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Colleen Roy

Big family blessings at Lourdes

Voices May 10, 2018

Lourdes pilgrimage photos taken by Scott and Colleen Roy, as well as some kind German ladies in Chartres.

Lourdes, Day Six, I think …

Just made it to Sunday Mass at the International Basilica. After Mass, we went to the baths. It was perfect timing because there were no lines. Scott took the boys, and I was with the girls. As the kids say, it was a breathtaking experience. My breath was completely taken when they lay me back in the icy waters. Plus, it was super-hot out, so the cold was accented. I started crying as I stood waiting to go in. The little Italian ladies praying over me were so quiet, and kind, and full of peace, and so sweet to Lucy and Madalen.

Andrew right away wanted to know if we could come again tomorrow. Isaac was supposedly very stoic and impressed the men very much. He asked me, “if a person had an itchy back, and then put the water on it, would it take the itch away?” So funny, because Lucy and I had been laughing at the Lourdes back scratchers that people were buying.

Elijah … Elijah. Well, he came out and immediately challenged his sister to a race. His poor little heart when things turned out as they always do. Part of me is so very unsure of why we are here.

Archbishop Miller told me, “He can hope! He can hope!” But right now, I wish he wouldn’t. Hope is not meant to disappoint. But he cheered up quickly enough, and we made our way to the castle on the hill. Super cool. Andrew had been so hoping to get to Versailles, to see the castle, so this was a wonderful surprise. At a little graveyard on the castle grounds there were empty stone coffins. The kids climbed in for photo ops. Isaac stuck his tongue out and closed his eyes.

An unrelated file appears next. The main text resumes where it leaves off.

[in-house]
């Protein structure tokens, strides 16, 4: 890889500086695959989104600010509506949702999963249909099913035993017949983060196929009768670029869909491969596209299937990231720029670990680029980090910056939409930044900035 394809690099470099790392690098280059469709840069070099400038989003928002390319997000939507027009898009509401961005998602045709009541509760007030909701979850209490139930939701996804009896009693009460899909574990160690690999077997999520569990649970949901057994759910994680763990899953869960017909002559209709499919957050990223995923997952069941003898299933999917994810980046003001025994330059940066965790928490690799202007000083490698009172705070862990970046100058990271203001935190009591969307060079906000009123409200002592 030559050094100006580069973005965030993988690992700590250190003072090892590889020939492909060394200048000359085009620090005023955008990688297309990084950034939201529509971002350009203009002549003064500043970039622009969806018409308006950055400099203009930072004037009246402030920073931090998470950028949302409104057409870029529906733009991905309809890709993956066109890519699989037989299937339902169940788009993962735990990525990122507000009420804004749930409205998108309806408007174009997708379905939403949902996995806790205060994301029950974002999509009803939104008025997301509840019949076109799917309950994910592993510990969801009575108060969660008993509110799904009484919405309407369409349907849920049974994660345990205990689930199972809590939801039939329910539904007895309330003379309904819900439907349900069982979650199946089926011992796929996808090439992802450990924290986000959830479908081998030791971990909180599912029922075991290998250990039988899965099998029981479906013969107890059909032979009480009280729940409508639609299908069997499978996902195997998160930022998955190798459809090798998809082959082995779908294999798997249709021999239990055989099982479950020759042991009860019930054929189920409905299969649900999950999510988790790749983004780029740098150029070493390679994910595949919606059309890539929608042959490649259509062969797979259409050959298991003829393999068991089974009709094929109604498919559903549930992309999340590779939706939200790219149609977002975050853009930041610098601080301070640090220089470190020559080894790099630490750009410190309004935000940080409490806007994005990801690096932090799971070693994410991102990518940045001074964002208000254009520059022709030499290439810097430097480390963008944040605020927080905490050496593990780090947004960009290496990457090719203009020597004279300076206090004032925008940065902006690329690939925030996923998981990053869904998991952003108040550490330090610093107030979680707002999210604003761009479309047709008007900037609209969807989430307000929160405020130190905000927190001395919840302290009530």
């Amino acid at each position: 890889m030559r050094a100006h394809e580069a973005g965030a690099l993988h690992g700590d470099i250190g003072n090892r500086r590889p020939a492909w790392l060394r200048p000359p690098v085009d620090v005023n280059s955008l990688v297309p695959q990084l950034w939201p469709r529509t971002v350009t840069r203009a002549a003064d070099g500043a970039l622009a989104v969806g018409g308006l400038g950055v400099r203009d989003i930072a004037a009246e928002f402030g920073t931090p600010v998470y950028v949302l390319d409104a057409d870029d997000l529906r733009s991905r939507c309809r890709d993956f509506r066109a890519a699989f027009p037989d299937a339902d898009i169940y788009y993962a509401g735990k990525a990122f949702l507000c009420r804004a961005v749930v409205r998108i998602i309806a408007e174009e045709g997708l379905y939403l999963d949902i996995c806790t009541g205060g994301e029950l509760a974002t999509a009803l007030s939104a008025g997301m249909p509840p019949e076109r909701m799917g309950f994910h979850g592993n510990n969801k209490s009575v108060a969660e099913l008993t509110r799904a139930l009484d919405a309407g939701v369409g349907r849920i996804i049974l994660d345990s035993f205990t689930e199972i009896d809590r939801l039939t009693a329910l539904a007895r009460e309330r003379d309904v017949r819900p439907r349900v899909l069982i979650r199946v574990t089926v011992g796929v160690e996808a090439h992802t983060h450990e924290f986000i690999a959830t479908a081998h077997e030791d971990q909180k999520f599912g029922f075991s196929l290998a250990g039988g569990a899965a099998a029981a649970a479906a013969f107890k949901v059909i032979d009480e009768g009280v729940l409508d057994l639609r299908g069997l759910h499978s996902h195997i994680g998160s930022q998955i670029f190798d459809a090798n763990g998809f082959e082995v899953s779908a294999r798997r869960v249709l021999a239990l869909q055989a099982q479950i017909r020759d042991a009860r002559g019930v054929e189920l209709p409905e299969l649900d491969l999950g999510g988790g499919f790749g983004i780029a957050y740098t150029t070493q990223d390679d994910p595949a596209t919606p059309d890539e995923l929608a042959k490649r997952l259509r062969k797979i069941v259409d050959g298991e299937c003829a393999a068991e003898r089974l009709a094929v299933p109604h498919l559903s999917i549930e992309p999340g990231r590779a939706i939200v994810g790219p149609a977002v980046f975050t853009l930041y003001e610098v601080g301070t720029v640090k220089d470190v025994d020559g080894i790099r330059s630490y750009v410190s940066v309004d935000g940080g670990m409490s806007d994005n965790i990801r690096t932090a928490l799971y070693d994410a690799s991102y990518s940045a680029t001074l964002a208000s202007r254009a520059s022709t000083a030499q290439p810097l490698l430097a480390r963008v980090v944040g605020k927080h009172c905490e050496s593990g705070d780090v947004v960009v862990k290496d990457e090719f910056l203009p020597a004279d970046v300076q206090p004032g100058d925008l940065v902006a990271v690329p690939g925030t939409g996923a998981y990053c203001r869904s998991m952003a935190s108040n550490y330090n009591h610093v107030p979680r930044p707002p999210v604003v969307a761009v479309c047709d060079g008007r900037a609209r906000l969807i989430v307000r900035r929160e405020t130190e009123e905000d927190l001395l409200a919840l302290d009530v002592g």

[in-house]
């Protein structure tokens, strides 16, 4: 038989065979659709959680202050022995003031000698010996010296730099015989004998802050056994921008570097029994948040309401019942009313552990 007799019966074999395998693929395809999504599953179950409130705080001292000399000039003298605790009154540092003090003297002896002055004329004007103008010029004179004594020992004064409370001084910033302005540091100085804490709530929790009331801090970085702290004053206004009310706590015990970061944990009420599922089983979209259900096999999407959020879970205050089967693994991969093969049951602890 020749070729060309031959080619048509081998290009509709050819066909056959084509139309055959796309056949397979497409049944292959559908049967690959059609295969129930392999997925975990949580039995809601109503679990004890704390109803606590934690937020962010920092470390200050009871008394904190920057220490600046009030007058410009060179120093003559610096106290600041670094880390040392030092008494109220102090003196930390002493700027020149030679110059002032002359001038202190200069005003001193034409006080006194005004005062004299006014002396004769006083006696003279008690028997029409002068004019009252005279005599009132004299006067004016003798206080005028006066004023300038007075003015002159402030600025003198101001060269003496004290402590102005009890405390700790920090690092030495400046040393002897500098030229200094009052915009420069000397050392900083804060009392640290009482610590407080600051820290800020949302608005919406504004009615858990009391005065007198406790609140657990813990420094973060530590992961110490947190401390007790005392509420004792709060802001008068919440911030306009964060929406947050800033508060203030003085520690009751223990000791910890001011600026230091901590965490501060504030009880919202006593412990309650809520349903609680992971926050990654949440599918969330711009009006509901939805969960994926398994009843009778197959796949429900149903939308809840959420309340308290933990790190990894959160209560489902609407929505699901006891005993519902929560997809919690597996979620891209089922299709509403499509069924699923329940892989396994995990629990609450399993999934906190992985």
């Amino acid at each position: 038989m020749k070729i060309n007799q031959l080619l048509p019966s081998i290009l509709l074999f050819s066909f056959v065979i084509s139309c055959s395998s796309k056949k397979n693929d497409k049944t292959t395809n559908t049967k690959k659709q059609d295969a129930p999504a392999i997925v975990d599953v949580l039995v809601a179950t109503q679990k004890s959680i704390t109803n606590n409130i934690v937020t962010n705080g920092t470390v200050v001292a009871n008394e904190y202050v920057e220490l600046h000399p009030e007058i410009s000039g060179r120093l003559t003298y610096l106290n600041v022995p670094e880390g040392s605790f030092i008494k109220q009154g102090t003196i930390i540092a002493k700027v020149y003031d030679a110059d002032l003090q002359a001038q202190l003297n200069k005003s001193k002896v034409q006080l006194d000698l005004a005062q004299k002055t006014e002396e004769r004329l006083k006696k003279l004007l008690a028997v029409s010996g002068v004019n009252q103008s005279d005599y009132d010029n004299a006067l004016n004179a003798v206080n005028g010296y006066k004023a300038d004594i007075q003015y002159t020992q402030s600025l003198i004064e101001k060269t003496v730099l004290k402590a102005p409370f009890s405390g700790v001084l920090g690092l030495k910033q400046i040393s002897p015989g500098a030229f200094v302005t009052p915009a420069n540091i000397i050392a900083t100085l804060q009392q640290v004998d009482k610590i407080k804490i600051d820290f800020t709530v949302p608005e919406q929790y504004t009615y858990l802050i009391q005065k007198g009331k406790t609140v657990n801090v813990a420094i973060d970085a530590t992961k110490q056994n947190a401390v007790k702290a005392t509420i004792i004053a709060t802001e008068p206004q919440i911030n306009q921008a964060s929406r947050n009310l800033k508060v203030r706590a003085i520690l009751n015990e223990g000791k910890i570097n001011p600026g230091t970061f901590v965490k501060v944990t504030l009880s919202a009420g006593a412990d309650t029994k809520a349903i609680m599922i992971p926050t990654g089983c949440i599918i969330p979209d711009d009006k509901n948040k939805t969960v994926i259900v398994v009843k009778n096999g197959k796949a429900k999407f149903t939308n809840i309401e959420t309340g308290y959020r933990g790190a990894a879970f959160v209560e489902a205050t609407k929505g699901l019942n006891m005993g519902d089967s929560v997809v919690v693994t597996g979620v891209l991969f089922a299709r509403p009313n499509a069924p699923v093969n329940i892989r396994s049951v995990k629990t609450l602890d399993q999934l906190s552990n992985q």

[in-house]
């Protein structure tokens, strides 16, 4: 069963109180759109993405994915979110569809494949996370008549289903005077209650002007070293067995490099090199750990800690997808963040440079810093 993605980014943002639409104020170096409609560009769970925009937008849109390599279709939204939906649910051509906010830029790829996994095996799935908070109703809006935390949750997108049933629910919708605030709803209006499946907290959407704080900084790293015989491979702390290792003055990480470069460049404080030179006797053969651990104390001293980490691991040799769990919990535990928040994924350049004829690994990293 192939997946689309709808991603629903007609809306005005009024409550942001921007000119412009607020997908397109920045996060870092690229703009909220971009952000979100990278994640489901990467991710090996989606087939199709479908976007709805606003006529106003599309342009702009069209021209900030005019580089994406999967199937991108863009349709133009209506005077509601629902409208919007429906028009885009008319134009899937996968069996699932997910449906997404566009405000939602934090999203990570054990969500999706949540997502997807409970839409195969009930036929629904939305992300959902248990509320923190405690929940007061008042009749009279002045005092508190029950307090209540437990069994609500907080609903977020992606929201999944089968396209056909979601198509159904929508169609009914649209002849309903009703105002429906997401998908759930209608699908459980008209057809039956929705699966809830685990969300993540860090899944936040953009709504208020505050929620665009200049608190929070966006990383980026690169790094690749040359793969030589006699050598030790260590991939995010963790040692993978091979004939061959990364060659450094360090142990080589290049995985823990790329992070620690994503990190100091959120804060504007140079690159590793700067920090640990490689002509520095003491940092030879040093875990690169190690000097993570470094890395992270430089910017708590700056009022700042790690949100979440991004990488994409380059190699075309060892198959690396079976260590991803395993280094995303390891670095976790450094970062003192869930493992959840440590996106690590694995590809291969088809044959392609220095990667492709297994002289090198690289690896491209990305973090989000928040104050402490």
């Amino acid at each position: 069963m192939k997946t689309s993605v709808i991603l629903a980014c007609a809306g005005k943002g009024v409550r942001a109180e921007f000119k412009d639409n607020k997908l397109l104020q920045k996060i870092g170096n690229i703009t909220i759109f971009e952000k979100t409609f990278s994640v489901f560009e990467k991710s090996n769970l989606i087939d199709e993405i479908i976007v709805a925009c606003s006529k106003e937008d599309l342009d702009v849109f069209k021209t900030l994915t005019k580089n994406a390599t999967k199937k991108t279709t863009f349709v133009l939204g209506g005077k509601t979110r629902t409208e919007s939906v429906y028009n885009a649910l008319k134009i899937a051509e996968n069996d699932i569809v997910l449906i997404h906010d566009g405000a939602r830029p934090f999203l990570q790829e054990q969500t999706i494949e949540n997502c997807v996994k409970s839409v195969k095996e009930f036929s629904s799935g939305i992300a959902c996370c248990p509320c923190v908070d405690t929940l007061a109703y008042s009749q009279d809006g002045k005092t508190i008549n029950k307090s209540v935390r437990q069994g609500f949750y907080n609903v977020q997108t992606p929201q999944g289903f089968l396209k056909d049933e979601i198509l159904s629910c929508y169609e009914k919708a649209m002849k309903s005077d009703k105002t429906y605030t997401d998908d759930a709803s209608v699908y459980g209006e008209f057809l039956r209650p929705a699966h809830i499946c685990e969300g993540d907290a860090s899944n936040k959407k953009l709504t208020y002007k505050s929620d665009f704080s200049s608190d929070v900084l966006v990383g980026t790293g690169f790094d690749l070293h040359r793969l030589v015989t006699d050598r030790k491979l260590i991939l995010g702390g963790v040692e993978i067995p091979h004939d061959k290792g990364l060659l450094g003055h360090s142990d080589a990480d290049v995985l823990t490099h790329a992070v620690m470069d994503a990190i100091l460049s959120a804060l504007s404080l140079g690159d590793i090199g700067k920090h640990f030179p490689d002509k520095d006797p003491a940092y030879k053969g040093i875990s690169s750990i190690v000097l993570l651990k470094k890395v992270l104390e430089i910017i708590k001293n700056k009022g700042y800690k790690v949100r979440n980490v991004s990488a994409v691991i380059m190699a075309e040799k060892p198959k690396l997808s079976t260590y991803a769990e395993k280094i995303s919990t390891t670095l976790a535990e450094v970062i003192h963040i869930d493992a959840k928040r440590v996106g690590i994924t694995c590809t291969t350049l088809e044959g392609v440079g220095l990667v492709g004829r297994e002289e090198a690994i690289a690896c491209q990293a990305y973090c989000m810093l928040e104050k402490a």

We found a food stand near our hostel, and the lady was very lovely, a character. The kids only want to eat from her from now on.

Day Seven: Hot again! We had our oatmeal (how much we’ve saved with these weird little oatmeal packages!).

At the basilica we got to the baths too late … well, not really. The sign says, “Closed at 12:00”, but they close the gates at 11:30. We were there at 11:35. To be honest, Elijah was relieved. The cold of the water was more than he had expected. But Maddy and I went ahead to the grotto. Also closed. But a kind lady saw us and told us that if we were quick she’d let us through. Little did she know that there were seven more of us. She smiled happily and gave the kids glow-in-the-dark rosaries. It was a compensation to go through the grotto when we had missed the baths.

We made it to the bus stop and spent the afternoon at the lake. The kids had a lot of fun swimming and chasing ducks. Nico found a new one. Andrew and I laughed when he told me about the male duck who was following the female around incessantly (it’s spring, you know). Andrew tossed a piece of bread and the male turned around and chose it over his possibilities with the girl.

We went back to the basilica and started to notice thunderclouds! Thomas, who was on the brink of a meltdown, made it over to the taps of spring water, drinking and letting it run over his head. Then he went coo-coo. He lifted his hands, folded in prayer, and started running down the side of the rampart, giggling, yelping, and squeezing his hands like crazy. The really funny part of this was that a very sombre procession was happening beside us the whole time … very sombre.

The thunder and lightning started, and then the rain. We made it to a covering and were happy to meet two Korean priests and a brother. They were very impressed that we could count to 10 in Korean.

An old Italian priest joined our huddle and gave us a rosary blessed by the Pope. Blessings come, even in the rain. Then Scott ran with Elijah to a hotel bathroom, in a hurry … but ended up coming out with an Irish priest who wanted to meet Lucy (O’Reilly), and to see all the kids. He gave them all crucifixes. He also told us what time the English Mass was.

Many people approach to count the kids. Too funny. We definitely stand out here; very few children at all, and no other large families. One man saw us and said, “Now that’s a Catholic family.” He might take that back if he sees us in an off moment, ha-ha.

Isaac was starting to look a little off. On the way home he got sick and started a fever. I think the kids are generally worn out. We’ve been going non-stop in the heat. But Isaac always stays sweet.

Scott went back to the same lady for dinner. She was closed, but when she saw him she said she was happy to make our food for us. Scott told her he would pray for her. She said, “No, thank you.”

We settled the kids in early, after Rosary.